Whether you come to Las Vegas to gamble or to see the sights, the Cosmopolitan of Las Vegas seeks to assist in your overall experience in regards to customer service and customer satisfaction. The hotel has announced that it will now help with that feeling of excitement by offering their customers the convenience of Rose, a chatbot developed by The Cosmopolitan and its digital marketing agency, R/GA Chicago.
“As our resident mischief-maker, Rose is an expression of our luxury-with-a-wink take on hospitality,” said Mamie Peers, senior director of digital, social and eCommerce, The Cosmopolitan of Las Vegas. “Rose uses her wit, charm and bold personality to help guests have a better time. She is uniquely designed to move guests around the resort and surprise them along the way. What better way to experience our eclectic collection of art than through an all-knowing personal guide?”
Rose’s playful concept is unlike other chatbots in the hospitality space as she is savvy, quick-witted and inspiring. This reflects the distinct mystique of the resort and its guests. Along with the resort’s spirited brand and market-leading creative, Rose will stray from robotic commentary and instead use her Cosmopolitan personality to engage guests. This allows for a higher-level of satisfaction for the customer as they can engage in real-time conversations via text message.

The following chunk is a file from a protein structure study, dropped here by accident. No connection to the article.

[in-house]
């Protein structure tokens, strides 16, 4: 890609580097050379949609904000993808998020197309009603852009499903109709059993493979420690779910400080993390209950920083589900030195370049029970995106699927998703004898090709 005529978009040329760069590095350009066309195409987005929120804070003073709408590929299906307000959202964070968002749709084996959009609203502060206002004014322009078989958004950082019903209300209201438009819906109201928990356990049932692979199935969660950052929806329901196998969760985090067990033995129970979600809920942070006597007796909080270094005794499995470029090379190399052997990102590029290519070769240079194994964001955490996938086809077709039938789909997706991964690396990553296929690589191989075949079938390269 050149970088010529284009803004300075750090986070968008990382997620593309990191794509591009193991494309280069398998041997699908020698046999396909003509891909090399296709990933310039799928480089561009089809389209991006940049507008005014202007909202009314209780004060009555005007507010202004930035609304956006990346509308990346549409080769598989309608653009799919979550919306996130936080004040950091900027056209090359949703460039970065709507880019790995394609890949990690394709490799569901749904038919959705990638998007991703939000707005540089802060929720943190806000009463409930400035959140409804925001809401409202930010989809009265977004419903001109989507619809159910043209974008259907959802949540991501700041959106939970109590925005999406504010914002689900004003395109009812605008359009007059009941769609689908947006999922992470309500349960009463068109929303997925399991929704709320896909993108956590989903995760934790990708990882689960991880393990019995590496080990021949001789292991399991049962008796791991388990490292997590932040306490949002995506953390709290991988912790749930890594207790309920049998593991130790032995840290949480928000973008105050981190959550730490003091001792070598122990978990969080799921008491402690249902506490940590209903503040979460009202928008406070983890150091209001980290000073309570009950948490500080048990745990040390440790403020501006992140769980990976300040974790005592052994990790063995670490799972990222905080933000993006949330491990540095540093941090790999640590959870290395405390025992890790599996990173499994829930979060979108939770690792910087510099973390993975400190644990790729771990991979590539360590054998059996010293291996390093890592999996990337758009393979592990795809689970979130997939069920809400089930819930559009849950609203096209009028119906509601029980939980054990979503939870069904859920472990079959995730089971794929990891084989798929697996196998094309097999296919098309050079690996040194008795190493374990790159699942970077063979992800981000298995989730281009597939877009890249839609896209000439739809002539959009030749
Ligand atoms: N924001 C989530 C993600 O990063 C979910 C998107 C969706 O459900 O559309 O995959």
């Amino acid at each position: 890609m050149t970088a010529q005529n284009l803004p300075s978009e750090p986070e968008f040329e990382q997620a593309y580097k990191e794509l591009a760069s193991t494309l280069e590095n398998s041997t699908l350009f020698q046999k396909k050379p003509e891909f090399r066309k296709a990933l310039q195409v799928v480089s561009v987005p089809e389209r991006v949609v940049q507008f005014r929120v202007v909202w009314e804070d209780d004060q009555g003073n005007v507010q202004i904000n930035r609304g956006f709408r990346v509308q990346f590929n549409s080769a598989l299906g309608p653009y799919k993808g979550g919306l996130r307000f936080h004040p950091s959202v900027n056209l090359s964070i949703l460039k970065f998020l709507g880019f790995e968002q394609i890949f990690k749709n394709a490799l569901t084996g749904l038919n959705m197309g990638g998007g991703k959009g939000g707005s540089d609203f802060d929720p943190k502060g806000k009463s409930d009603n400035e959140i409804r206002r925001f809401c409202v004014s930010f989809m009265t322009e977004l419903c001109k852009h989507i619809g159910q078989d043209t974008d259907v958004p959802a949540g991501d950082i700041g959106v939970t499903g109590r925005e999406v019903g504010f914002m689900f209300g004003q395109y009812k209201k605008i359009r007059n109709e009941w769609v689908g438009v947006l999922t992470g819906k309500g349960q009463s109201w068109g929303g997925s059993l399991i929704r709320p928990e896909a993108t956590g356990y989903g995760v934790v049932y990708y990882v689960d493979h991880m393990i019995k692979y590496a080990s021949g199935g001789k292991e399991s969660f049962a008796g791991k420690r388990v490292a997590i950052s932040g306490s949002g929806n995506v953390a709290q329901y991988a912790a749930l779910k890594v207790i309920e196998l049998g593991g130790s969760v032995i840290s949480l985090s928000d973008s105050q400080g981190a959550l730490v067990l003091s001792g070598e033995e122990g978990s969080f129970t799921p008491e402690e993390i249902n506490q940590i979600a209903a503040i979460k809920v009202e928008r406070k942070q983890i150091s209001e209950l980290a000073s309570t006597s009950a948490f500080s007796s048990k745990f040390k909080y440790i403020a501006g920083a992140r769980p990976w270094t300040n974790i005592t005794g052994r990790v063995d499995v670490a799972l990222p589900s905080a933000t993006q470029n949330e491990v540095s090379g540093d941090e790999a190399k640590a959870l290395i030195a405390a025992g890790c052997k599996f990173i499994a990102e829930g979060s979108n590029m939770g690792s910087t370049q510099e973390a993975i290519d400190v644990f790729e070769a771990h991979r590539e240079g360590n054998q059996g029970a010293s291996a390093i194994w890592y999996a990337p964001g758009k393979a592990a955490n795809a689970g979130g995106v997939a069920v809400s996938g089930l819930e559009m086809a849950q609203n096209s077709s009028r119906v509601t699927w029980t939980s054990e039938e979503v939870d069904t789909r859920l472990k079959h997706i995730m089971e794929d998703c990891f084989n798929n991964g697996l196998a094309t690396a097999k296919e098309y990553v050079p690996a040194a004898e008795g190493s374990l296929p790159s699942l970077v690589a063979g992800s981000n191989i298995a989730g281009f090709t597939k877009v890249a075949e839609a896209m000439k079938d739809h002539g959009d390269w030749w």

“The introduction of Rose is another way to solidify The Cosmopolitan’s position atop the list of full-service luxury resorts and casinos in Las Vegas,” said Peers. “Rose offers a VIP experience with insider information – all to help guests discover surprises found around every corner. Rose demonstrates our commitment to giving guests engaging experiences with the highest levels of service, yet through a playful—and we hope irresistible—personality.”
Rose is at the service of the hotel guests who visit the Cosmo. This includes the availability for text conversations, 24-hours a day to hotel guests. Hotel guests are sure to win big when they place their bets on Rose and the Cosmopolitan for their hotel accommodations.
Edited by Ken Briodagh